"Good, Chuck! That was much better. You're getting the hang of it now."

A minute or so later, he crosses the finish line. Turning to her with a big grin, he says, "That was much better. I only finished one lap behind you this time."

She looks at him and smiles. He seems perfectly happy with that, uncaring that he lost again. Both games had followed the same pattern. He would win until she caught on and then rapidly surpass him. Obviously, her real world skills had helped her out. If the games had been on other themes, she knows she wouldn't have done nearly so well. Chuck must have known that too, consenting as he did to play the ones where he knew she would already have some of the requisite skills. She's sure he did so just to make her feel better.

"You want to go one more time?"

"Sounds great! But I'm warning you that you'll be pushed a bit more this time."

"Bring it on, buster."

A little while later, Sarah again crosses the finish line first, but this time Chuck is only a few seconds behind her.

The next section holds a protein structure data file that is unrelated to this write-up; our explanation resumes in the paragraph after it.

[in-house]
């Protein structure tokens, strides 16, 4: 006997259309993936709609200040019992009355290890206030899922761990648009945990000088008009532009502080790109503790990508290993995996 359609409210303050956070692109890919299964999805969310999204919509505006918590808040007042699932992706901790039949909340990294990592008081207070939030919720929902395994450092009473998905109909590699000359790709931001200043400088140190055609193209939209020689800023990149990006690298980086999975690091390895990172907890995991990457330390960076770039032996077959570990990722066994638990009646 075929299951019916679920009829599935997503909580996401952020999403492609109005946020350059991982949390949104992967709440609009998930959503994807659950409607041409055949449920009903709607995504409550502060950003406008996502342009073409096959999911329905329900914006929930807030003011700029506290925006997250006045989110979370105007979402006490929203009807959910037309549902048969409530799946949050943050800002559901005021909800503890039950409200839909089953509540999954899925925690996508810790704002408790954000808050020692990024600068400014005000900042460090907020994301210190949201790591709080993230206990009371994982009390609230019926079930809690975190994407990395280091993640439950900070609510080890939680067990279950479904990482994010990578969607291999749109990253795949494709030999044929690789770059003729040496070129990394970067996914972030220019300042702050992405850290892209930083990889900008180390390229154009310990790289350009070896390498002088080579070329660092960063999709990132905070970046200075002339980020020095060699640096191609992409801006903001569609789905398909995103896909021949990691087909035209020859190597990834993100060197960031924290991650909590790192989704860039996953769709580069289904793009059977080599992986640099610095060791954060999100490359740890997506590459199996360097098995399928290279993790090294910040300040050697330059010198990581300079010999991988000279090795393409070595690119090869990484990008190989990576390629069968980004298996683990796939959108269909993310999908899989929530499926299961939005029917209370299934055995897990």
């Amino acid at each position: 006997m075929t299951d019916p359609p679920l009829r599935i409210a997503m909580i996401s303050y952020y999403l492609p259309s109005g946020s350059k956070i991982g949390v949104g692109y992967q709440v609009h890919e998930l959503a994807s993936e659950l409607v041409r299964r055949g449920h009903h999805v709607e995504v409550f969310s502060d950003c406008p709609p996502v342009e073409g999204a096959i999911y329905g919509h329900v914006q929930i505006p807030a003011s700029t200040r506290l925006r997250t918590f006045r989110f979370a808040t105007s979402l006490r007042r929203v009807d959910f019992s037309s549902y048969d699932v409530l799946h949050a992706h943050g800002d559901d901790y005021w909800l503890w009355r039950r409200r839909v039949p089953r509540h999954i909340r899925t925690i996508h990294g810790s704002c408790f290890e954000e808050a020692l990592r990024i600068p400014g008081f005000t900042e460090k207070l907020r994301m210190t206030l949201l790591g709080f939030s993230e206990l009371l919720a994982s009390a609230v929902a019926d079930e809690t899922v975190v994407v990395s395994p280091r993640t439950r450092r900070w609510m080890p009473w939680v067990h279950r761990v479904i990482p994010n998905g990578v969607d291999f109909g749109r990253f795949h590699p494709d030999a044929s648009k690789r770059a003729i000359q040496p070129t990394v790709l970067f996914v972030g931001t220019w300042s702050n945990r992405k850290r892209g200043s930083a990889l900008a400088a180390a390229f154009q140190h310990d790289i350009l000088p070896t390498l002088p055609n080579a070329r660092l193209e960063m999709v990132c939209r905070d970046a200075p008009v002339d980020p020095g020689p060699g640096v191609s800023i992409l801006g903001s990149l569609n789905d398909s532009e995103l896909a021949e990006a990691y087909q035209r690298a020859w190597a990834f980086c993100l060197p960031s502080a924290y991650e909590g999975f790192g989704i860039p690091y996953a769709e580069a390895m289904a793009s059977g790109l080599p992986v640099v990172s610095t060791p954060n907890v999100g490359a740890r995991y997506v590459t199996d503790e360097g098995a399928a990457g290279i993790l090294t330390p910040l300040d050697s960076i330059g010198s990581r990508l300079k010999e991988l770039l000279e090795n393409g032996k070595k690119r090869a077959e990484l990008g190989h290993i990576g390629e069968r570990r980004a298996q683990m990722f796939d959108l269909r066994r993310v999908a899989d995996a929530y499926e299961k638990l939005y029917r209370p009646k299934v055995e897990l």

He whoops as he pumps his fist. "Yes! My best time ever!"

Sarah grins back, happy to see she seemingly hasn't damaged his male ego too much. It's a refreshing change from those times she'd outscored Bryce on the range or won their sparring matches in the dojo. The man had moped so badly that she started to make it her practice to let him win more often, just so she wouldn't have to put up with his bellyaching. With Chuck, however there's none of that ridiculous posturing that Bryce so often displayed. She had actually eased up a bit in the last race, (although her competitive spirit had prevented her from actually letting him win) not because she'd thought he'd act like Bryce, but rather just to repay his earlier thoughtfulness.

As they clamber out of the racing seats, he asks, "So, is this what it's like to drive your 911?"

She laughs. "No, Chuck. It's not bad, but the real experience is quite different. Here there's no real feel for the road, no g-forces when you turn, no wind in your hair when the roof is open. Still, this is a lot of fun."

"Well, thanks for teaching me. It seems the student has surpassed the master." He makes a little bow.